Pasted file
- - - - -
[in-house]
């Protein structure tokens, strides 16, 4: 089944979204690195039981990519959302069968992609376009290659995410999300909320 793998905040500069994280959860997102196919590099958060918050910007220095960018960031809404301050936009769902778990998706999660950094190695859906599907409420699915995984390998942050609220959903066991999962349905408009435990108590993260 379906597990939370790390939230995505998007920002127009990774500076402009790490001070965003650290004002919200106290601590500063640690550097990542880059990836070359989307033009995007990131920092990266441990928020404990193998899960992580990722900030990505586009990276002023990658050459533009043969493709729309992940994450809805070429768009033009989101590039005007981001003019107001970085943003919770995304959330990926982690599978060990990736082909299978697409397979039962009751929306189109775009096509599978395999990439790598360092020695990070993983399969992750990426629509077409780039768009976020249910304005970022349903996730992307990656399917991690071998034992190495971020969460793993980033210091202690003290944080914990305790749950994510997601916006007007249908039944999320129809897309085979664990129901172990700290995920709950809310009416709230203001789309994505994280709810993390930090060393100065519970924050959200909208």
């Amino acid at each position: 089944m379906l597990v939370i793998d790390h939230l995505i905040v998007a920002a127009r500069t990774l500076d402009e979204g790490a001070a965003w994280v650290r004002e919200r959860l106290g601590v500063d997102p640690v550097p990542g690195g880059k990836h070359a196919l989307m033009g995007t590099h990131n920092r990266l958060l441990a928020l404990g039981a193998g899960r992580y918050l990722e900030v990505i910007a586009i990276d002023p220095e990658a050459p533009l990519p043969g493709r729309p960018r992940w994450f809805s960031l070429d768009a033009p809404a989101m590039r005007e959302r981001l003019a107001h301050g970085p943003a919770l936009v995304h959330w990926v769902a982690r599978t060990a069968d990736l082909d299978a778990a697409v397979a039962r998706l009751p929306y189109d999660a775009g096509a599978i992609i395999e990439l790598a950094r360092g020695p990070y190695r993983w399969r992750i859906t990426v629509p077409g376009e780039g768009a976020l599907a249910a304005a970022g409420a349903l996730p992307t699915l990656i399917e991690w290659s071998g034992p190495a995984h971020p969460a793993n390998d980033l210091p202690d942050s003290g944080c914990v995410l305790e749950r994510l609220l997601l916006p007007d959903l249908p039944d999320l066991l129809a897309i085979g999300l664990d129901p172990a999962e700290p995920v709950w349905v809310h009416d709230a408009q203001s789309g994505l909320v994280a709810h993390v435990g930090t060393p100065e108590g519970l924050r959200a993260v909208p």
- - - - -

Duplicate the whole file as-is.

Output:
[in-house]
């Protein structure tokens, strides 16, 4: 089944979204690195039981990519959302069968992609376009290659995410999300909320 793998905040500069994280959860997102196919590099958060918050910007220095960018960031809404301050936009769902778990998706999660950094190695859906599907409420699915995984390998942050609220959903066991999962349905408009435990108590993260 379906597990939370790390939230995505998007920002127009990774500076402009790490001070965003650290004002919200106290601590500063640690550097990542880059990836070359989307033009995007990131920092990266441990928020404990193998899960992580990722900030990505586009990276002023990658050459533009043969493709729309992940994450809805070429768009033009989101590039005007981001003019107001970085943003919770995304959330990926982690599978060990990736082909299978697409397979039962009751929306189109775009096509599978395999990439790598360092020695990070993983399969992750990426629509077409780039768009976020249910304005970022349903996730992307990656399917991690071998034992190495971020969460793993980033210091202690003290944080914990305790749950994510997601916006007007249908039944999320129809897309085979664990129901172990700290995920709950809310009416709230203001789309994505994280709810993390930090060393100065519970924050959200909208």
């Amino acid at each position: 089944m379906l597990v939370i793998d790390h939230l995505i905040v998007a920002a127009r500069t990774l500076d402009e979204g790490a001070a965003w994280v650290r004002e919200r959860l106290g601590v500063d997102p640690v550097p990542g690195g880059k990836h070359a196919l989307m033009g995007t590099h990131n920092r990266l958060l441990a928020l404990g039981a193998g899960r992580y918050l990722e900030v990505i910007a586009i990276d002023p220095e990658a050459p533009l990519p043969g493709r729309p960018r992940w994450f809805s960031l070429d768009a033009p809404a989101m590039r005007e959302r981001l003019a107001h301050g970085p943003a919770l936009v995304h959330w990926v769902a982690r599978t060990a069968d990736l082909d299978a778990a697409v397979a039962r998706l009751p929306y189109d999660a775009g096509a599978i992609i395999e990439l790598a950094r360092g020695p990070y190695r993983w399969r992750i859906t990426v629509p077409g376009e780039g768009a976020l599907a249910a304005a970022g409420a349903l996730p992307t699915l990656i399917e991690w290659s071998g034992p190495a995984h971020p969460a793993n390998d980033l210091p202690d942050s003290g944080c914990v995410l305790e749950r994510l609220l997601l916006p007007d959903l249908p039944d999320l066991l129809a897309i085979g999300l664990d129901p172990a999962e700290p995920v709950w349905v809310h009416d709230a408009q203001s789309g994505l909320v994280a709810h993390v435990g930090t060393p100065e108590g519970l924050r959200a993260v909208p």